A Geographical and Historical View of the World: Exhibiting a Complete Delineation of the Natural and Artificial Features of Each Country: And a Succinct Narrative of the Origin of the Different Nations, Their Political Revolutions, and Progress in Arts, Sciences, Literature, Commerce &c. The Whole Comprising All that is Important in the Geography of the Globe, and the History of Mankind, Volume 1
Thomas B. Wait and Company Sold by them, and by Mathew Carey, Philadelphia, and Samuel Pleasants, Richmond, 1812 - Geography
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Admiral affairs ancient appears army Batavian republic battle Britain British Britons Canute cause church circumstances civil command commerce conquest consequently considerable considered continued court crown Danes Danish defeated degree Duke Duke of Normandy Duke of York Earl earth Edward Edward III enemy England English Europe exhibit extended favourable fleet former France French globe grand Henry Henry VIII Heptarchy Hist historians house of peers houses immense important improvement inhabitants island king king of France kingdom land less London Lord manufactures measure ment Mercia metropolis miles military monarch naval Norman Northumberland observed opulence Parliament peace period persons political population port possession prince principal Rapin reign rendered river Roman royal sail Saxons Scotland shew ships situation Spain squadron success supposed throne tion town trade treaty troops vessels victory Wales West Saxons whole
Page 336 - Chief about the tenth ship from the van, the second in command about the twelfth from the rear, leaving the van of the enemy unoccupied; the succeeding ships breaking through in all parts, a-stern of their leaders, and engaging the enemy at the muzzles of their guns...
Page 279 - Fabrice's arms, he never recovered. but expired about eleven o'clock the next morning, in the sixty-eighth year of his age, and the thirteenth of his reign Questions for Examination, \ What was the conduct of the South Sea scheme ? 2 Explain the nature of it, 3.
Page 32 - As some tall cliff that lifts its awful form, Swells from the vale, and midway leaves the storm, Tho' round its breast the rolling clouds are spread, Eternal sunshine settles on its head.
Page 322 - Cradock's command, where they were soon repulsed. The most vigorous efforts of the enemy were however directed against our right, which they used every possible exertion to turn. The attack on that point was begun with great impetuosity by the French infantry, sustained by a strong body of cavalry, who charged in column. They were received by our troops with equal ardour, and the utmost steadiness and discipline. The contest was unusually obstinate ; the enemy were twice repulsed, and their cavalry...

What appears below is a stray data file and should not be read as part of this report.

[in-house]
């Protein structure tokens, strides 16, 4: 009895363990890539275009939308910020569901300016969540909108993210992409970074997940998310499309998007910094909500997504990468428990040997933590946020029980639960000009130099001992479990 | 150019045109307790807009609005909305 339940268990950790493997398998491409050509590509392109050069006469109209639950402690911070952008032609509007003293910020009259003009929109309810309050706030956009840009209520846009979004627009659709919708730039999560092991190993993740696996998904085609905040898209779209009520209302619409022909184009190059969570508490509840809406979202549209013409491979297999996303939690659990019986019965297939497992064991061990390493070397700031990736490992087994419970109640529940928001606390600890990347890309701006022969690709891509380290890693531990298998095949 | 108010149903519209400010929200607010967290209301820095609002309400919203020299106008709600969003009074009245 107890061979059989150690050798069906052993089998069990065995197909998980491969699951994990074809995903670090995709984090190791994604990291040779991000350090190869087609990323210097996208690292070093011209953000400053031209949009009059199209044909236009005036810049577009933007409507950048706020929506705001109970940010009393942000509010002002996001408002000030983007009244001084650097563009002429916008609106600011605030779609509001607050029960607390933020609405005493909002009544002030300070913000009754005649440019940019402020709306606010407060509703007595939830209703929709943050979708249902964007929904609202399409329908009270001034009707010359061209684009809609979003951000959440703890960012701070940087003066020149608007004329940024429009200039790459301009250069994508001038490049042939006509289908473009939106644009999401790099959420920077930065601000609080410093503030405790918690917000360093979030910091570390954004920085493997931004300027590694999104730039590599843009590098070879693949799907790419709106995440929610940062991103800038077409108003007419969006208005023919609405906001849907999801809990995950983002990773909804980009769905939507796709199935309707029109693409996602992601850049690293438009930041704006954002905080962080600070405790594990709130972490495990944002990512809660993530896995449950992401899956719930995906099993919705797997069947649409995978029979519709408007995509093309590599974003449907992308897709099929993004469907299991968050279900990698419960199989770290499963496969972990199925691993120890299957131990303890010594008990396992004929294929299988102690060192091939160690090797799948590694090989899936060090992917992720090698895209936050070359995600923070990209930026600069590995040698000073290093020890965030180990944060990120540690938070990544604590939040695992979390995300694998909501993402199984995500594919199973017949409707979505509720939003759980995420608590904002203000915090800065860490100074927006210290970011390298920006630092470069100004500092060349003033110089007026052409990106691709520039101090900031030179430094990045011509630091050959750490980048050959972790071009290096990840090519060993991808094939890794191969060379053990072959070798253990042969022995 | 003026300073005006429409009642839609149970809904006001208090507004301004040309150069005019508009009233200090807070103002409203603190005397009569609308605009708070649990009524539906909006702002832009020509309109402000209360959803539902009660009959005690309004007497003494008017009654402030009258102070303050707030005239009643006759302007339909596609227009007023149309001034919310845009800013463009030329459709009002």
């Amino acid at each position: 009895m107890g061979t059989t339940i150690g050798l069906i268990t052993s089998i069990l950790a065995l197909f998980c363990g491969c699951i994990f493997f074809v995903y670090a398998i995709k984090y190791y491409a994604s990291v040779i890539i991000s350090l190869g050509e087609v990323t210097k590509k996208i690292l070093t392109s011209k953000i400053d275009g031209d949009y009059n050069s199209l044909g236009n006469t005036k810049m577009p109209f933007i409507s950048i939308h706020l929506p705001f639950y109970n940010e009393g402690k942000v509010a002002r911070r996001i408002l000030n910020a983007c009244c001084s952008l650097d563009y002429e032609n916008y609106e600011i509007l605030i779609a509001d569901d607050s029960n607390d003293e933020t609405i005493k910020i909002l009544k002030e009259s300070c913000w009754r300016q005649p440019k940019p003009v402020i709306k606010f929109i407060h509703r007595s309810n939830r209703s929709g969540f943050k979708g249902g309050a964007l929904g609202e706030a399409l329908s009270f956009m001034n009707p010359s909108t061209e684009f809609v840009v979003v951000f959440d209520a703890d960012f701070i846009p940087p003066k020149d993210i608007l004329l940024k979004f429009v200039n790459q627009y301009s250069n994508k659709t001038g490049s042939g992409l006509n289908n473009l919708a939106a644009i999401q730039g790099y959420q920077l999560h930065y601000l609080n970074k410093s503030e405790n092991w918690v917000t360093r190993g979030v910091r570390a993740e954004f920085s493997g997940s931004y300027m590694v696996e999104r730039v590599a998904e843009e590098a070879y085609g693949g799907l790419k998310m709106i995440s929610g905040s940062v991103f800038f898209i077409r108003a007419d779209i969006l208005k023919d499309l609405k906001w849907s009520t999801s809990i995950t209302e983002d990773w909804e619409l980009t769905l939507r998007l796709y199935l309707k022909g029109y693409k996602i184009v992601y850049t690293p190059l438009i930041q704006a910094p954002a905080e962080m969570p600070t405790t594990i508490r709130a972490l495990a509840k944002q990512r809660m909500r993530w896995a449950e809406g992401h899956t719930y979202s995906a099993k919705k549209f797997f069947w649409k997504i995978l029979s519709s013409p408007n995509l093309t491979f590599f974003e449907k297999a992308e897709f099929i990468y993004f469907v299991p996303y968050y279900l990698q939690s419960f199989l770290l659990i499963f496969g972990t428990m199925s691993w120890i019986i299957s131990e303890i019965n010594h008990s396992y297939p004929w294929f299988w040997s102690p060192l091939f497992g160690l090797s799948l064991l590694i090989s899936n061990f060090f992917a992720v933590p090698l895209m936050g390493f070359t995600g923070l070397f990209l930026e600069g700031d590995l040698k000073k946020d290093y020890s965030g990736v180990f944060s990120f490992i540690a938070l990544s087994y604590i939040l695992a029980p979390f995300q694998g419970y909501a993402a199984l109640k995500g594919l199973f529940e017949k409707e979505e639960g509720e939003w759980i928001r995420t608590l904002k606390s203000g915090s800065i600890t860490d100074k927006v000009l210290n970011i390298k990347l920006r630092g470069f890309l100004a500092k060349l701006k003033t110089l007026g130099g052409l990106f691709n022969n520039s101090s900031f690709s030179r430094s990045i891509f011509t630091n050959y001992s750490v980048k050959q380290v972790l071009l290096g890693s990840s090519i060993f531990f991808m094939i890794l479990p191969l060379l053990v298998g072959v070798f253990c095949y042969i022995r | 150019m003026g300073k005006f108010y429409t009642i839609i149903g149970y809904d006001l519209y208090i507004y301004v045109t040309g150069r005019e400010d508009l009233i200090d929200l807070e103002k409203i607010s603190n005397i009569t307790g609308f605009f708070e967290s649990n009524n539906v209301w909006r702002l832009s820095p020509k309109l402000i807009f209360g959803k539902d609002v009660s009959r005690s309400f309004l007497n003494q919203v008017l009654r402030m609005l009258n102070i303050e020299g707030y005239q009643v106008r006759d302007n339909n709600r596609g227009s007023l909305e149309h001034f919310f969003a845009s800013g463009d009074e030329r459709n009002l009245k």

Page 277 - ... stock. Yet many of those very subscribers were far from believing those projects feasible; it was enough for their purpose that there would very soon be a premium on the receipts for those subscriptions, when they generally got rid of them in the crowded alley to others more credulous than themselves. And in all events, the projector was sure of the deposit money.
Page 343 - January, 1806, in the fortyseventh year of his age. He had been for some time in a declining state of health, and the disastrous issue of the continental confederacy is supposed to have preyed on his spirits, and aggravated his disorder. In this point of view, he may, therefore, be regarded as a martyr to his zeal for the glory of his country, and the independence of Europe.
Page 357 - Council declaring all ports of France and her allies to be in a state of blockade, and all vessels good prize which attempted to enter them unless they had previously touched at a British harbour.
Page 23 - The first report of the committee, appointed by the house of commons, to inquire into...
Page 246 - Charles was executed in the forty-ninth year of his age, and the twenty-fourth of his reign. He was of a middle stature, robust, and well proportioned.
Page 325 - On the 1 st of October, the preliminary articles of peace were signed at London, by lord Hawkesbury on the part of his Britannic majesty, and by M. Otto on the part of the French republic. Great Britain agreed to the restoration of all her conquests, except the islands of Trinidad and Ceylon. The Cape of Good Hope was to remain a free port.